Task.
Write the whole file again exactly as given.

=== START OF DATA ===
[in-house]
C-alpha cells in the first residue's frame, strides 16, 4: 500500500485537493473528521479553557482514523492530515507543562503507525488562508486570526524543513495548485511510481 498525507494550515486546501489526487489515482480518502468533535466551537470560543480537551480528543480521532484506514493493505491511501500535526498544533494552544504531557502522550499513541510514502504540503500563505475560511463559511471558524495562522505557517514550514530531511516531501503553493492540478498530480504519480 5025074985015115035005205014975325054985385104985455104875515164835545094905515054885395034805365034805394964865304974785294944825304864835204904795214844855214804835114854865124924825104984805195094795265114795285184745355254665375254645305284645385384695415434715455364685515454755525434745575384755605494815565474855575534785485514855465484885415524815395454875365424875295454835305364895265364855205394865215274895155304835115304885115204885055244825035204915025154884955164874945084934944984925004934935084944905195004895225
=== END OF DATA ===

[in-house]
C-alpha cells in the first residue's frame, strides 16, 4: 500500500485537493473528521479553557482514523492530515507543562503507525488562508486570526524543513495548485511510481 498525507494550515486546501489526487489515482480518502468533535466551537470560543480537551480528543480521532484506514493493505491511501500535526498544533494552544504531557502522550499513541510514502504540503500563505475560511463559511471558524495562522505557517514550514530531511516531501503553493492540478498530480504519480 5025074985015115035005205014975325054985385104985455104875515164835545094905515054885395034805365034805394964865304974785294944825304864835204904795214844855214804835114854865124924825104984805195094795265114795285184745355254665375254645305284645385384695415434715455364685515454755525434745575384755605494815565474855575534785485514855465484885415524815395454875365424875295454835305364895265364855205394865215274895155304835115304885115204885055244825035204915025154884955164874945084934944984925004934935084944905195004895225